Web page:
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A number of questions remain before scientists can assess the promise of this approach. Getting the pathway inhibitors themselves into the disorganized tumor vasculature might present a problem. Although this worked in the present study, the same might not always be the case in humans or in all tumors, says Ananth Annapragada, a researcher at the University of Texas, in Houston, who was not involved in the research. “Injecting the inhibitor systemically and hoping it will magically go to the right place might not work out,” he says. And the drugs might damage areas of the body where tissue remodeling is taking place, such as the liver he adds. “Having said that, the notion of enhancing tumor vascular permeability is very important and as soon as this paper comes out a lot of people will get to work on this to test it further and try and overcome such potential problems.”

An important next step, according to Coussens, would be to show that healthy tissues in the body would tolerate the leakier blood vessels. Although the mice used in the current experiments did not show any immediate ill effects of the treatment, they were not kept alive for long enough to discover longer-term side effects.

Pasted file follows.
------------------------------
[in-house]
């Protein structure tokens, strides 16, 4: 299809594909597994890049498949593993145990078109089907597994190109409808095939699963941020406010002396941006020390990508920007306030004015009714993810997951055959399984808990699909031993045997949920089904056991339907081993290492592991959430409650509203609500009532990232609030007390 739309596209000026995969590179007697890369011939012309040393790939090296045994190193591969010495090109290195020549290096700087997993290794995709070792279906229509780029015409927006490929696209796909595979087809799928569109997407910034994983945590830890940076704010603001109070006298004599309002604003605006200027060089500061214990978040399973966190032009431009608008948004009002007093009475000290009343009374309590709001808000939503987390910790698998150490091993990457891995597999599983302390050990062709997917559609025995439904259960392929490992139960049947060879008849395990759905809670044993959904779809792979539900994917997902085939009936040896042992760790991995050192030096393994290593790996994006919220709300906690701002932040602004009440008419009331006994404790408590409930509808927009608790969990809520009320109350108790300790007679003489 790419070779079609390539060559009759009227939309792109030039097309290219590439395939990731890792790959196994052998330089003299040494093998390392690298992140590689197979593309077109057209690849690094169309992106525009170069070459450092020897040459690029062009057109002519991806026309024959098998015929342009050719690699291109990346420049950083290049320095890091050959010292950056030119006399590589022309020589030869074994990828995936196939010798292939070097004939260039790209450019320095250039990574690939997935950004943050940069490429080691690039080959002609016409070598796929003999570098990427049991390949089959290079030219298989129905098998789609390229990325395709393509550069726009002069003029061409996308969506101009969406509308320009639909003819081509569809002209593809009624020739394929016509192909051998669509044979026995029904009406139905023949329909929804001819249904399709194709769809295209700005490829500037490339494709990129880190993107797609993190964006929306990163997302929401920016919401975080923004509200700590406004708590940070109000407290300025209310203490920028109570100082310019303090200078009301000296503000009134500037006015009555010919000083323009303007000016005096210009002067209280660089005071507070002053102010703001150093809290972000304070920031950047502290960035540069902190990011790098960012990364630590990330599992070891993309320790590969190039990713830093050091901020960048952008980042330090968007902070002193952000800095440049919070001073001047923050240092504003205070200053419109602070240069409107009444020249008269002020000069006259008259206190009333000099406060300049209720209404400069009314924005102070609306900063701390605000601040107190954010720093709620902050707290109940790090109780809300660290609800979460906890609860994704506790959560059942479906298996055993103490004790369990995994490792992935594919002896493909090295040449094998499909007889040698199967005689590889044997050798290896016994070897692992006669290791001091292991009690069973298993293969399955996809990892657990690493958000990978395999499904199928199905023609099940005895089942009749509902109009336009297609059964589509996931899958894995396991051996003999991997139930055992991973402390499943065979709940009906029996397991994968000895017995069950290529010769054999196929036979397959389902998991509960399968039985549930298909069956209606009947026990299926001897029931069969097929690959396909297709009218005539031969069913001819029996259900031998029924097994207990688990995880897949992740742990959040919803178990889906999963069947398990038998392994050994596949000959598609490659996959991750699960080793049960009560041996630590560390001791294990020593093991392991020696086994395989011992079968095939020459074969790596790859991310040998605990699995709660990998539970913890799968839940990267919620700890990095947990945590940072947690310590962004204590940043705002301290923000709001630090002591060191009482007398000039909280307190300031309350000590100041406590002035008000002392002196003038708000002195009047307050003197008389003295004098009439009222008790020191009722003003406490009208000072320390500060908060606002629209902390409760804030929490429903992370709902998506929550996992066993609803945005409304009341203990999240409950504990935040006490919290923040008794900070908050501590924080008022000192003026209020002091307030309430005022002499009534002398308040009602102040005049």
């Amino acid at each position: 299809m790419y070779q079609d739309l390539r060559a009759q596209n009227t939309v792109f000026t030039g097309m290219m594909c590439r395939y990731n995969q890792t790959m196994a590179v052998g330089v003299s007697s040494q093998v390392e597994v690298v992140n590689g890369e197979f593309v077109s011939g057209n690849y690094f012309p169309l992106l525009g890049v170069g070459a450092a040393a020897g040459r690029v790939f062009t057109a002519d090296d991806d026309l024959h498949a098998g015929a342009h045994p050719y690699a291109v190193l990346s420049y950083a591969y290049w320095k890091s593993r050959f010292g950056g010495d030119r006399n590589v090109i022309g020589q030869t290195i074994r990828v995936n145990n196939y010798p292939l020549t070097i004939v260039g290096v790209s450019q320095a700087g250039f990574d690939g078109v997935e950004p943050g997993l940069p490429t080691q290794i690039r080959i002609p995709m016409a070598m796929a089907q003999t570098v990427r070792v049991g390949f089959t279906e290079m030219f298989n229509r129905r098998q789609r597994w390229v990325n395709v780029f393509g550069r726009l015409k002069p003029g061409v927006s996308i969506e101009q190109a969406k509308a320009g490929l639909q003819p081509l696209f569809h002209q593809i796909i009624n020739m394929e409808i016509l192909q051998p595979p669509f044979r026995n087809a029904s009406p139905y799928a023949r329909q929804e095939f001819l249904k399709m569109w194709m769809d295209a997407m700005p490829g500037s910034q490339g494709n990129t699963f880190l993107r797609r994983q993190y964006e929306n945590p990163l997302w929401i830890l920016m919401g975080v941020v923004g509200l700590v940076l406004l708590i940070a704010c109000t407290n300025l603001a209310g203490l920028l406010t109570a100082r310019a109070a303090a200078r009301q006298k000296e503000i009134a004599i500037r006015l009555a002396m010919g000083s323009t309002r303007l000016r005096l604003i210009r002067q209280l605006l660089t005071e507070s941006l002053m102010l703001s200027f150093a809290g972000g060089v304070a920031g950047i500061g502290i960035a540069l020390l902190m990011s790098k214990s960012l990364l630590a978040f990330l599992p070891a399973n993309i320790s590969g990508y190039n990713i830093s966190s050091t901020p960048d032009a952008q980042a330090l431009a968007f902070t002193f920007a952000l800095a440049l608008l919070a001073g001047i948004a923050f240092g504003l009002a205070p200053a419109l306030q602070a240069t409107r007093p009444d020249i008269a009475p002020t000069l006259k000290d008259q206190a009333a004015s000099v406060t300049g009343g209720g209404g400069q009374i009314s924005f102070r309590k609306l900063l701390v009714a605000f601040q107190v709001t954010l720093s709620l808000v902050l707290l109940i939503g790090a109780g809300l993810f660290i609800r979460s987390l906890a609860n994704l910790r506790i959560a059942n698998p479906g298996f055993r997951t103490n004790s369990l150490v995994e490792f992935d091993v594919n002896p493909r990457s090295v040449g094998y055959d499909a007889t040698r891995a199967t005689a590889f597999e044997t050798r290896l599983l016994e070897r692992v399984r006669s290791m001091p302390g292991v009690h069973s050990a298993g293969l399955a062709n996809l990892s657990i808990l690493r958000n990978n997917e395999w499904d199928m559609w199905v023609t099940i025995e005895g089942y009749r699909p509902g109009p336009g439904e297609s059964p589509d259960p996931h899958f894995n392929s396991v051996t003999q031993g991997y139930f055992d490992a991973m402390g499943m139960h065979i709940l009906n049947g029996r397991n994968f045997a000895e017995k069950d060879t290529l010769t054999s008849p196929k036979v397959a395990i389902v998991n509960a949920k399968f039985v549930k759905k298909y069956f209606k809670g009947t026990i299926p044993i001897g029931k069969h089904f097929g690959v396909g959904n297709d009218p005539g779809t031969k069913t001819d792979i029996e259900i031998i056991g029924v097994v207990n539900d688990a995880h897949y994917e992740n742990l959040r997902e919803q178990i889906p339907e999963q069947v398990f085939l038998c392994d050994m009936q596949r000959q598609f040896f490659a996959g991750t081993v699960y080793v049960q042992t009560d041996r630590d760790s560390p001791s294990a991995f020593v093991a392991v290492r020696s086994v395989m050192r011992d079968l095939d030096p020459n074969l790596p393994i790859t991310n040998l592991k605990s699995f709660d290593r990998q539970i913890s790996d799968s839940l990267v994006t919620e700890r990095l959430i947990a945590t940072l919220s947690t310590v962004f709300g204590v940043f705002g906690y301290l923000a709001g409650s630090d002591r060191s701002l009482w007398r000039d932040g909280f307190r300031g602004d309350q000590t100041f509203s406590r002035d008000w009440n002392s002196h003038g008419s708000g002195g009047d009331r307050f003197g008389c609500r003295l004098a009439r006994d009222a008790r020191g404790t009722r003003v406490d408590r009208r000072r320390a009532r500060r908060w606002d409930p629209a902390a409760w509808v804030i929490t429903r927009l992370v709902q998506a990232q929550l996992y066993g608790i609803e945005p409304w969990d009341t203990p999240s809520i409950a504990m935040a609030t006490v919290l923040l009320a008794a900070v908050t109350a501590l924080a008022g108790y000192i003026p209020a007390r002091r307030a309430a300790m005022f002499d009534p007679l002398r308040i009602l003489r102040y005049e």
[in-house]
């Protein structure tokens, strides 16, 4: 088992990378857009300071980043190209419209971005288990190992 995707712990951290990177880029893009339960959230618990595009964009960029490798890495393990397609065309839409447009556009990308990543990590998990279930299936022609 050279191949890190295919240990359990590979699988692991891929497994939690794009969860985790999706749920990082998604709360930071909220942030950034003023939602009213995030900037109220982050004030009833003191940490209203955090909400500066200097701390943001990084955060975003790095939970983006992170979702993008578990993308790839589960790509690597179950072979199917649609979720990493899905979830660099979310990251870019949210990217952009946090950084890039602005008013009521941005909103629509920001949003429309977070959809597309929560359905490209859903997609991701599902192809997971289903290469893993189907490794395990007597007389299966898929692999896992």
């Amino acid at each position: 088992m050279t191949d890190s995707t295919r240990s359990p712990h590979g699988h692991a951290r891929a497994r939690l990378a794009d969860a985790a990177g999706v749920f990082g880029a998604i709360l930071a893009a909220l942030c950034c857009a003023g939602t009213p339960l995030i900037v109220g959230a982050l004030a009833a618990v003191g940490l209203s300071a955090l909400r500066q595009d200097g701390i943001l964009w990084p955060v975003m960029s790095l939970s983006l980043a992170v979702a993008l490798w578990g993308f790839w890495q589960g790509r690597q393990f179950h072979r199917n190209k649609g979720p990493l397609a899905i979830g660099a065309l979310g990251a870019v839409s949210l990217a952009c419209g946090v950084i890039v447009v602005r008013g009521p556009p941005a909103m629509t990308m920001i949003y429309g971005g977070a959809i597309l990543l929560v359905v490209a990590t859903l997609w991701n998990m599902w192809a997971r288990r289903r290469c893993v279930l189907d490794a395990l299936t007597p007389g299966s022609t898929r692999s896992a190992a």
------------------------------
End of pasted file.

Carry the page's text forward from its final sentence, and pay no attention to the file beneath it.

Because their intervention increased leakage even in already leaky tumor vessels, the researchers believe that the newly discovered pathway works independently of the mechanisms that normally make these vessels leaky. This is important because in many cases, the abnormal vasculature itself contributes to a tumor’s aggressiveness, as it improves nutrient supply to the tumor and permits cancerous cells to slip into the bloodstream and metastasize.

But although the present study did not asses the long-term effects on the tumors, Coussens says there is little reason to expect that blocking the pathway would make a cancer more aggressive: “Within a few hours of treatment the leakiness returns to normal, so we just open a transient window of opportunity for drug delivery. The hope would be that this should not be tumor-promoting, as the changes in blood vessels associated with metastasis happen in the much longer term.”

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Credit: Coussens laboratory at UCSF

Tagged: Biomedicine, cancer, tumor, blood vessels, chemotherapy

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